Green, J. (2012). The Fault in Our Stars. New York: Dutton Books. (978-0-525-478812)
Sixteen-year-old Hazel Lancaster knows she is going to die. She has been waiting for the inevitable for the last three years. So far, the miracle drug, Phalanxifor has held the cancer at bay and she has found that she has a lot of time on her hands; time she fills sleeping and watching reality television. Her activities, or lack thereof, convince her mother that she is depressed and insists she attend a weekly Support Group.
Hazel finds the Support Group depressing until a gorgeous boy, Augustus Waters, attends with his friend Isaac. Augustus’ friendly overtures, although initially rebuffed, soon win over Hazel. Hazel finds the witty and charming Augustus fascinating; which concerns her because she sees herself as a grenade that will inevitably explode and hurt anyone close to her. Until now, she has kept her distance from everyone except her family to minimize the casualties she is going to cause.
As their friendship develops, Hazel shares with Augustus her favorite book, An Imperial Affliction. Hazel’s dream is to meet the author, Peter Van Houten, and to find out what happened to the characters in the book. Augustus, who is also a cancer survivor, decides to use the Wish he received from the Genie Foundation to take her to Amsterdam to meet him. During the trip, Augustus and Hazel learn that not all stories have happy endings and that joy does exist even in a tragedy.
In many ways Green’s book would make an excellent companion to Macbeth, from which the title is derived. Not only does Green consider the themes of fate and self-determination as Shakespeare does but he, like Shakespeare, uses humour liberally throughout his text. Green uses humour primarily to provide depth to his characters but it also adds an added level of tragedy to his tale. Also, like Shakespeare, Green uses character foils to further emphasize particular choices and attitudes of his characters.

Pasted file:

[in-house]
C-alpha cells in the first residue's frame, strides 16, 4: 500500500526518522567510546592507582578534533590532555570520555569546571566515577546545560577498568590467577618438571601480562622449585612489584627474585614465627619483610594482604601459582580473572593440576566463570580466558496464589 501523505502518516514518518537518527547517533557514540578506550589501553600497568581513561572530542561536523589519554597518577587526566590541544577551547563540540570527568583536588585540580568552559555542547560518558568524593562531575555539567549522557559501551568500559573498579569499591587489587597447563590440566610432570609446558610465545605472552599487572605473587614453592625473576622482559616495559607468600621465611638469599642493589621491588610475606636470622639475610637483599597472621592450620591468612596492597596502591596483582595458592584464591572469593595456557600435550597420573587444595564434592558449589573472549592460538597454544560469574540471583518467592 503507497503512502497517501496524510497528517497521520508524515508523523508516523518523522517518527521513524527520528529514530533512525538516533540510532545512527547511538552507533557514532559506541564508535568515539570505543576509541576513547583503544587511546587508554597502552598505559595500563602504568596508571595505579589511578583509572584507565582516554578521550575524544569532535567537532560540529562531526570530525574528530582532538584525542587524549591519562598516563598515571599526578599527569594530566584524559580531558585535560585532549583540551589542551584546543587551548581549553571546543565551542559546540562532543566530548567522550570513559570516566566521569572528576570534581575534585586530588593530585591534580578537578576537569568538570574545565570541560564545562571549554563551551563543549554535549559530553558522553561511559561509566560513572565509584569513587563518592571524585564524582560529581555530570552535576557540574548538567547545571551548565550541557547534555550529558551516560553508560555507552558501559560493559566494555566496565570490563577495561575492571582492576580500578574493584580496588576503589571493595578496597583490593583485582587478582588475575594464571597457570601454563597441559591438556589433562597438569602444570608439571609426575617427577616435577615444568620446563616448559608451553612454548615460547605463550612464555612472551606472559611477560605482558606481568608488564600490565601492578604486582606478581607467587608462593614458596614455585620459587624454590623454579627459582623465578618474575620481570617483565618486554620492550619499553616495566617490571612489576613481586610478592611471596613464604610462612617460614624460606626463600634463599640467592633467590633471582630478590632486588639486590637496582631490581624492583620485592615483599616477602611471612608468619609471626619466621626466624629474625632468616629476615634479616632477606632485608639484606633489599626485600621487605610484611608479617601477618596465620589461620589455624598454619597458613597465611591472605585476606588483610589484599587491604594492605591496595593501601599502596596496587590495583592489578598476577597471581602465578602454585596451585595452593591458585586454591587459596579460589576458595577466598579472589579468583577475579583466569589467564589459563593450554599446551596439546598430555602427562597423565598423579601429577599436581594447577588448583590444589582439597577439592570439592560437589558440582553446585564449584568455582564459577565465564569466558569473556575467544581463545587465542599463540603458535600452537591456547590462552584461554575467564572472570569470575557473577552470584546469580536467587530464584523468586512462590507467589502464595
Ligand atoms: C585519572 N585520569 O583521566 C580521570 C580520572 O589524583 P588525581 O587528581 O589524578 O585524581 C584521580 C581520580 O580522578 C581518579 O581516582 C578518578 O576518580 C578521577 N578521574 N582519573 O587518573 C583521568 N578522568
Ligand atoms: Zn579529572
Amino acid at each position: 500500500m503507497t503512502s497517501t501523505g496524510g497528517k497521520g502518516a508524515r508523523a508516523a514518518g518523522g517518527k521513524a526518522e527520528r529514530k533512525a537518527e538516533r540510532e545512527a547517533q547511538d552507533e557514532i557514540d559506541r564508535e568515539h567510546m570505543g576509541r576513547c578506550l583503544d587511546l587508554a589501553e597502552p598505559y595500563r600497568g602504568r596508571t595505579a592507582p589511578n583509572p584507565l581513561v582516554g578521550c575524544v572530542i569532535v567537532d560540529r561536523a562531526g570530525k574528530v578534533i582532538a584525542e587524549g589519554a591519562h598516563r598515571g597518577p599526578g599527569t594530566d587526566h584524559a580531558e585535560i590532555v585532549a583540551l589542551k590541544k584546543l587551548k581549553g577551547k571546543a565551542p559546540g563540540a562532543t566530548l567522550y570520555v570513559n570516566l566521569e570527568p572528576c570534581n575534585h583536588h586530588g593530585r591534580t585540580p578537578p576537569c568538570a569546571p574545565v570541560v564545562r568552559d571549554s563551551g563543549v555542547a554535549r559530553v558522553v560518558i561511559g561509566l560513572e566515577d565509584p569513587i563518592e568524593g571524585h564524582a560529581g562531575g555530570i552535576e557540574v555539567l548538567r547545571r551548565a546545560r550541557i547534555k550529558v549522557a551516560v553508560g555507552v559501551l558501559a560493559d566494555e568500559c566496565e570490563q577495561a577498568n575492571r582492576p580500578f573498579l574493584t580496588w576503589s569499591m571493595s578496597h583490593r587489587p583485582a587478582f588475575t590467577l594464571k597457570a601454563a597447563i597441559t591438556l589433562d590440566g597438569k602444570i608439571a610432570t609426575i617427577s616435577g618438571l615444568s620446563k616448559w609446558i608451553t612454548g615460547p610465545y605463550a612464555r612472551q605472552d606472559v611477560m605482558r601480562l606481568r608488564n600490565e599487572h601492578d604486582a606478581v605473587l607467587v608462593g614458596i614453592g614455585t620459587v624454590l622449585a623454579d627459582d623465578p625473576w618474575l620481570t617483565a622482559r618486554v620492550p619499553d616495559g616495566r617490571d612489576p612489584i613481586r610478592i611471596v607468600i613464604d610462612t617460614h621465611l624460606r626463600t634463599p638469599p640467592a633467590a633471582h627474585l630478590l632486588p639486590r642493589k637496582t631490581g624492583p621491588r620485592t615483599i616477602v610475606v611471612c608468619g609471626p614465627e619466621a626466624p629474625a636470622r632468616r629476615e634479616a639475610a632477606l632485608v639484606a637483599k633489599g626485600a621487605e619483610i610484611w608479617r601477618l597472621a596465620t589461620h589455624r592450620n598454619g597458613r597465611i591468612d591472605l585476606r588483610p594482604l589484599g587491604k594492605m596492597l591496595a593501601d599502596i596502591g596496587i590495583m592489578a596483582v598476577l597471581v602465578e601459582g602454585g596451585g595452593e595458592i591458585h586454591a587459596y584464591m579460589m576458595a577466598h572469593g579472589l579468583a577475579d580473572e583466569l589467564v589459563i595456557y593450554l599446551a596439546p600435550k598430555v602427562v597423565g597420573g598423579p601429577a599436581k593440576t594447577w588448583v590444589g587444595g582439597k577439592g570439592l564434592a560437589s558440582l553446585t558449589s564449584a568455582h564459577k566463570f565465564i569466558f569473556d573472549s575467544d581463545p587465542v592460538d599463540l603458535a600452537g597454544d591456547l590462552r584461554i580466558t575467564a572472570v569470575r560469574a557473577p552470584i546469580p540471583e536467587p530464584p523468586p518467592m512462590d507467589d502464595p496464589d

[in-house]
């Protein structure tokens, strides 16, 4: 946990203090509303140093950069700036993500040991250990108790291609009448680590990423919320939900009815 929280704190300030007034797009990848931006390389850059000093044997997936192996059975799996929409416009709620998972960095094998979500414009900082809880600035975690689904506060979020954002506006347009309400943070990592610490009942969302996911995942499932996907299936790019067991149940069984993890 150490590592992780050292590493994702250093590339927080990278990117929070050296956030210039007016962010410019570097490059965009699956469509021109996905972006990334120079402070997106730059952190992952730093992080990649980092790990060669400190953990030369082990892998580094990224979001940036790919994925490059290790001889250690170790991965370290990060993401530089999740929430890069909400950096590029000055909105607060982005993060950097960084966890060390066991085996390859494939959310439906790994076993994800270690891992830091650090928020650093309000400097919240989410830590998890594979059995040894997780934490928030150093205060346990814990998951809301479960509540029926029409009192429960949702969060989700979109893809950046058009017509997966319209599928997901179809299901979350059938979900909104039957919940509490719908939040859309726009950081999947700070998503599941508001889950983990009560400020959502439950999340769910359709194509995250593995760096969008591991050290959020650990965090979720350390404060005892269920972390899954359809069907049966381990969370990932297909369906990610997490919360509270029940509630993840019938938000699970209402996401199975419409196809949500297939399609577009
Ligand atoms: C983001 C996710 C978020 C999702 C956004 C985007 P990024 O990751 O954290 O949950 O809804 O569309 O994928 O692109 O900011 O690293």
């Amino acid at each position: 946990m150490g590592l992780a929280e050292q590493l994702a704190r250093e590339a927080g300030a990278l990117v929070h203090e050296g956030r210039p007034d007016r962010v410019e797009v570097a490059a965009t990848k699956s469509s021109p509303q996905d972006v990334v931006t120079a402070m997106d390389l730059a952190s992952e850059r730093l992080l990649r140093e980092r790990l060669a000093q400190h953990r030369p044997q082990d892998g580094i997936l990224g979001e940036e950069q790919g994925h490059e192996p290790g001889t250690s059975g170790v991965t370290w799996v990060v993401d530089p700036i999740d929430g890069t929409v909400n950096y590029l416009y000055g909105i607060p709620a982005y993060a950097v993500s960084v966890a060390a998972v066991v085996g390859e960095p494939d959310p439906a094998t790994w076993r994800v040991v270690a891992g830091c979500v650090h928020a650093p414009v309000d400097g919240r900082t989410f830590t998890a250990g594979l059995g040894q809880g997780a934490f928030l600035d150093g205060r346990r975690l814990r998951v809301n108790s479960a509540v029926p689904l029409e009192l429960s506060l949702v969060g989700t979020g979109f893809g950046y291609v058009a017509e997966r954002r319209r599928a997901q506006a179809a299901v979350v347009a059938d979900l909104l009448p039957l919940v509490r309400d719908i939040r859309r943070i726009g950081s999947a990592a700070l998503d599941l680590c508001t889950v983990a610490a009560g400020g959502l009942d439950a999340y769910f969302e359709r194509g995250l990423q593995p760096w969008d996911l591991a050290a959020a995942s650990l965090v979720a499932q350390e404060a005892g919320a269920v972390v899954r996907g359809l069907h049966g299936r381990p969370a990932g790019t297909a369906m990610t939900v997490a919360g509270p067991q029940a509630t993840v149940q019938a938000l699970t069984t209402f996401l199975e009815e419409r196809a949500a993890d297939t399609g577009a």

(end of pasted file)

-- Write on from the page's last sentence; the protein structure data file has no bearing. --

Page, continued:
Hazel Grace Lancaster has been waiting to die for the past three years. In fact, she was about to die three years ago when a miracle drug, Phalanxifor, provided her a stay of execution. Now, she just has to figure out how to live while she waits for the inevitable. When she meets Augustus Waters at a cancer support group she begins to realize that it may not take courage to die but it will take courage to live.
Information about the author
An award winning author, John Green has written Looking for Alaska (2006 Michael L. Printz Award, An Abundance of Katherines (2007 Michael L. Printz Award Honor Book), Paper Towns (2009 Edgar Award for Best Young Adult Mystery) and The Fault in Our Stars (2013 Odyssey Award Audiobook)
Green stays connected with his readers through his video blog, Brotherhood 2.0, that he operates with his brother.
Genre: Reality, Tragedy
Curriculum ties: English curriculum – good companion book to Macbeth and Hamlet – concepts of fate and self-determination
- Internal struggle for identity
- Book trailer
- 13 and up
- Grade reading level 5.5
- Premarital sex
Why did you include this title in the books you selected?:
John Green is a popular young adult author who creates realistic stories without the sensationalism found in many problem novels. He develops quirky characters that are relatable with teens and his liberal use of humour is often used to emphasize serious issues. Although realistic, his novels are hopeful, which can balance some of the more grim young adult literature found in collections.
Received starred reviews from Horn Book, Publisher’s Weekly, School Library Journal, Booklist, Kirkus, Bulletin